...differs fundamentally from the kind of mechanistic causation which ,
according to modern science, holds sway over the objective natural world --a
world divorced from subjective human concerns.Causation, in the Buddhist view,
spans a more broadly defined nature, one that embraces human existence. To illustrate,
let us assume that an accident or disaster has occurred. A mechanistic theory
of causation can be used to pursue and identify how the accident occurred but
is silent regarding the question of why certain individuals should find themselves
caught up in the tragic event. Indeed, the mechanistic view of nature requires
the deliberate forestalling of such existential questionings.
In contrast, the Buddhist understanding of causation seeks to directly address these poignant "whys?"
Originally, the Sanskrit word karma meant work of office, and was related
to verbs that mean simply "do" or "make". According to Buddhism,
we create karma on three levels: through thoughts, words and actions. Acts of
course have a greater impact than mere words. Likewise, when we verbalize our
ideas, this create more karma than merely thinking them. However, since both
words and deeds originate in thoughts, the contents of our hearts--our thoughts--are
also of crucial importance.
Karma can be thought of as our core personality, the profound tendencies that have been impressed into the deepest levels of our lives. The deepest cycles of cause and effect extend beyond the present existence; they shape the manner in which we start this life--our particular circumstances from the moment of birth--and will continue beyond our deaths. The purpose of Buddhist practice is to transform our basic life tendency in order to realize our total human potential in this lifetime and beyond.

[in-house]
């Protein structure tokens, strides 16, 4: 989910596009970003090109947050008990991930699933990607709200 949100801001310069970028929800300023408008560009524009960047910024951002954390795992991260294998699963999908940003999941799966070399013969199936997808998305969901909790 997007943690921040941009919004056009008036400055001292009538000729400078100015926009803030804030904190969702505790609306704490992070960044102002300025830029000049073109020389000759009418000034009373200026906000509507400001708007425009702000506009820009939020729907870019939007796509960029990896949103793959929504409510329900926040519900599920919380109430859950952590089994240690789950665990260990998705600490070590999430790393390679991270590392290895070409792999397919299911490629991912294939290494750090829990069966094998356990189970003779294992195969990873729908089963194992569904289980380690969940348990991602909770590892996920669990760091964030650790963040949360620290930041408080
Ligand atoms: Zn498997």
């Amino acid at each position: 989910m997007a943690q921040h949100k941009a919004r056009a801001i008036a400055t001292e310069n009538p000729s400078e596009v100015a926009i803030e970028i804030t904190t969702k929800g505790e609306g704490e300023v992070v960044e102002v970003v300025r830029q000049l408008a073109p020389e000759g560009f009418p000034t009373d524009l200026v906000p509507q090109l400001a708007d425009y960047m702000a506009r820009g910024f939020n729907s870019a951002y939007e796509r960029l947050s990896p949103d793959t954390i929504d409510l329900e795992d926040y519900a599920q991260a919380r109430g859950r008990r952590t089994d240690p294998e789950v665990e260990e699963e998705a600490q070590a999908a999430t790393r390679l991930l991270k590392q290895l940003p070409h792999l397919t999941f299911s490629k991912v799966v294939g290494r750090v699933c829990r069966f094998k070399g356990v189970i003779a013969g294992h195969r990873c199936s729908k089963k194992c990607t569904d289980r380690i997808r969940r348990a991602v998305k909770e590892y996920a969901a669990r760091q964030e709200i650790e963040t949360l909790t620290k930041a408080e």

The important thing to recognize, however, is that cause and effect both exist within us at the present moment. As one of the ancient Buddhist texts states: "If you want to understand the causes that existed in the past, look at the results as they are manifested in the present. And if you want to understand what results will be manifested in the future, look at the causes that exist in the present."
Karma is thus, like everything, in constant flux.We create our own present and future by the choices we make in each moment. Understood in this light, the teaching of karma does not encourage resignation, but empowers us to become the protagonists in the unfolding drama of our lives.